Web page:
The European Magazine, and London Review, Volume 50

Front Cover
Philological Society of London, 1806
0 Reviews
Reviews aren't verified, but Google checks for and removes fake content when it's identified

From inside the book

What people are saying - Write a review

We haven't found any reviews in the usual places.

Other editions - View all

Common terms and phrases

Popular passages

Page 40 - The Pythagorean scale of numbers' was at once discovered to be perfect; but the poems of Homer we yet know not to transcend the common limits of human intelligence, but by remarking, that nation after nation, and century after century, has been able to do little more than transpose his incidents, new name his characters, and paraphrase his sentiments.
Page 171 - Shakespeare engaged in dramatic poetry with the world open before him. The rules of the ancients were yet known to few; the public judgment was unformed ; he had no example of such fame as might force him upon imitation, nor critics of such authority as might restrain his extravagance.
Page 68 - Could I have rewarded these services I would not now call upon my Country ; but as that has not been in my power, I leave Emma Lady Hamilton, therefore, a Legacy to my King and Country, that they will give her an ample provision to maintain her rank in life.
Page 37 - Horatio — heavens, what a transition! — it seemed as if a whole century had been stept over in the transition of a single scene; old things were done away, and a new order at once brought forward, bright and luminous, and clearly destined to dispel the barbarisms and bigotry of a tasteless age, too long attached to the prejudices of custom, and superstitiously devoted to the illusions of imposing declamation.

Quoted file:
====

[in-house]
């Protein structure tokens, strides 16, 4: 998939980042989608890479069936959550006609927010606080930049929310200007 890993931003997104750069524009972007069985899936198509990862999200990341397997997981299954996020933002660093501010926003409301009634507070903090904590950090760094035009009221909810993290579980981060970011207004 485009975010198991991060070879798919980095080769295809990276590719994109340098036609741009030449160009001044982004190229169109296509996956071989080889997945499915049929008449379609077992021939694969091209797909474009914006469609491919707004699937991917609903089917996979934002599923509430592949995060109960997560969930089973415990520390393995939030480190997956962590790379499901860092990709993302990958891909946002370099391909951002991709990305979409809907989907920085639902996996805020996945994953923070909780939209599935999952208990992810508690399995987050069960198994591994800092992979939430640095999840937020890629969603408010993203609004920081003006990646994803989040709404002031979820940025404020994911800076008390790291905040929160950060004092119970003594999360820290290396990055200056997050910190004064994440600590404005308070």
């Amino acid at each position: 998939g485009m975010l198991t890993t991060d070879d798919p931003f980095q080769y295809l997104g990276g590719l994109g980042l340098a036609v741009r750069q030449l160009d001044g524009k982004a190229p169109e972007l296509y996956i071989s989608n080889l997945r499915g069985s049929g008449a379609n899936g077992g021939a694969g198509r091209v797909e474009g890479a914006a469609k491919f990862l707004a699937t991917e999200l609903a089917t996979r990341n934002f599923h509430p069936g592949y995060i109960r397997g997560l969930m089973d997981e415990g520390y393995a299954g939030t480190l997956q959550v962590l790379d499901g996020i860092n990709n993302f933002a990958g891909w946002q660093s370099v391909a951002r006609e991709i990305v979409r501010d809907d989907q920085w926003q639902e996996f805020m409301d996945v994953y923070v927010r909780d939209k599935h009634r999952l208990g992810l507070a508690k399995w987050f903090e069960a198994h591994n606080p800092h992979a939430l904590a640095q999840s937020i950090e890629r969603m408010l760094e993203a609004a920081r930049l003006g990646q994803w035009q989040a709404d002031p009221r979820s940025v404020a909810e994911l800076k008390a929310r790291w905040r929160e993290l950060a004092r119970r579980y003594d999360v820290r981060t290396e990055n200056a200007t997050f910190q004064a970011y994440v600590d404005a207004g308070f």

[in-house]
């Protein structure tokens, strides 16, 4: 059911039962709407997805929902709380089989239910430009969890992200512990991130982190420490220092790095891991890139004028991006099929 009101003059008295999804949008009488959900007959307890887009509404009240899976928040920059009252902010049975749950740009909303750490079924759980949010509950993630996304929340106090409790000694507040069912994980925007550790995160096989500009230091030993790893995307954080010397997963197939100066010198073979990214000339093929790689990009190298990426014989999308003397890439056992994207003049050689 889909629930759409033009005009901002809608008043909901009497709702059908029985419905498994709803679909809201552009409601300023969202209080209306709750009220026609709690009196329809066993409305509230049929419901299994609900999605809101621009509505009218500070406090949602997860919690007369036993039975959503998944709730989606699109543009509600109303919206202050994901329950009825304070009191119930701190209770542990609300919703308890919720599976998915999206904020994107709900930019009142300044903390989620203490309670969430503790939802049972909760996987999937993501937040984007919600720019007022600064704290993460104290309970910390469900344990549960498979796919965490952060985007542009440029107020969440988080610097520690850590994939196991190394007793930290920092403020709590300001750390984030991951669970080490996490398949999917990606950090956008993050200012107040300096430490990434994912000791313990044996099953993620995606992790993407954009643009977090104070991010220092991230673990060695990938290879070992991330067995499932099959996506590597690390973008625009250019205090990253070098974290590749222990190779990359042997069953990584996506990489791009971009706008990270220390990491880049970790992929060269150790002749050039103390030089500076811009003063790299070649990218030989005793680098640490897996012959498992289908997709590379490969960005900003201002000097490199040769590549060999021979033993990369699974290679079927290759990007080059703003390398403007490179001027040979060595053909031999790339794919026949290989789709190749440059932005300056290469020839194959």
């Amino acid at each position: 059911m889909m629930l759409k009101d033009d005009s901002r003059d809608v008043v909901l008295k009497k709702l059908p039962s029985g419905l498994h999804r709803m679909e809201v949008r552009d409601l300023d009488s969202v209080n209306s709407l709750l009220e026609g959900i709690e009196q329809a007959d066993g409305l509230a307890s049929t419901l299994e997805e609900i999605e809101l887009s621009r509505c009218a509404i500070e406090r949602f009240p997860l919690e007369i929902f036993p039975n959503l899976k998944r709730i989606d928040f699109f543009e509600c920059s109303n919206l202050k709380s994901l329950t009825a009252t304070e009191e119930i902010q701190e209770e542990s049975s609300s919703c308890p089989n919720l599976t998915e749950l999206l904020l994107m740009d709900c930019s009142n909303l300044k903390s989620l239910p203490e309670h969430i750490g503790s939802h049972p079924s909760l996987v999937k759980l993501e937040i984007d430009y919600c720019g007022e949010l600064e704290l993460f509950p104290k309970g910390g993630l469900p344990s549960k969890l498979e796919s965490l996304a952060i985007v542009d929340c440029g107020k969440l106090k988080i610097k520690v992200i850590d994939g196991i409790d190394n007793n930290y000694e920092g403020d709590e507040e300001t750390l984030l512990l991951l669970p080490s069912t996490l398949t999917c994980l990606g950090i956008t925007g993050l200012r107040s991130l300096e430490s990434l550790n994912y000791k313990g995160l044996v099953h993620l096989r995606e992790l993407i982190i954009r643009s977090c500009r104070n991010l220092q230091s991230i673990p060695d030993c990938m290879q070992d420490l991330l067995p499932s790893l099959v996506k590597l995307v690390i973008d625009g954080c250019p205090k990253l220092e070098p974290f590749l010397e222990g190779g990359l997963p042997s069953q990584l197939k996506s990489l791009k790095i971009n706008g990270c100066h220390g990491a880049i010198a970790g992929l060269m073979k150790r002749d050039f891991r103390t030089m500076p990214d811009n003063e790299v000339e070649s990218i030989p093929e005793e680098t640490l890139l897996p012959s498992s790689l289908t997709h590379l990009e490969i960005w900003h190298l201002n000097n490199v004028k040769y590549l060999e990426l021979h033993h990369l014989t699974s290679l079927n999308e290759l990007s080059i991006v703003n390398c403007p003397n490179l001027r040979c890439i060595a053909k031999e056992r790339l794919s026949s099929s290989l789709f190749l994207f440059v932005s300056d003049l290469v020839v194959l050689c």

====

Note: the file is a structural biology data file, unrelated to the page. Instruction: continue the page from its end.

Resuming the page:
Page 293 - Essay, which, they said, was a book they always kept by them ; and the King said he had one copy of it at Kew, and another in town, and immediately went and took it down from a shelf. I found it was the second edition. ' I never stole a book but one,' said his Majesty, ' and that was yours (speaking to me); I stole it from the Queen, to give it to Lord Hertford to read.
Page 105 - ... that you cannot but by active force get down to the egg. Thus you feel the power of the water to support you, and learn to confide in that power ; while your endeavours to overcome it, and...
Page 81 - The labour and fatigue of the navy have been continued and excessive ; it has not been of one day or of one week, but for months together. In the bay of Aboukir, on the New Inundation, and on the Nile, for 160 miles, they have been employed without intermission ; and have submitted to many privations, with a cheerfulness and patience highly creditable to them, and advantageous to the public service.
Page 23 - ... that all books of history concerning the state of this realm, or other books concerning any affairs of state, shall be licensed by the Principal Secretaries of State for the time being or one of them, or by their or one of their appointments...
Page 292 - The Doctor told me, that he had not seen the King yesterday, but had left a note in writing, to intimate, that I was to be at his house today ; and that one of the King's pages had come to him this morning, to say, ' that his Majesty would see me a little after twelve.
Page 234 - Maldonado and other assailable points. Our progress up the river was very much retarded by the shoalness of the water, adverse winds and currents, continual fogs, and the great inaccuracy of the charts; but by the unremitting, and laborious exertions of the officers and men I had the honour to command, these difficulties were surmounted, and the squadron anchored on the afternoon of the 25th off Point Quelmey a Pouichin, about twelve miles from Buenos Ayres. As it was impossible for the Narcissus...

Bibliographic information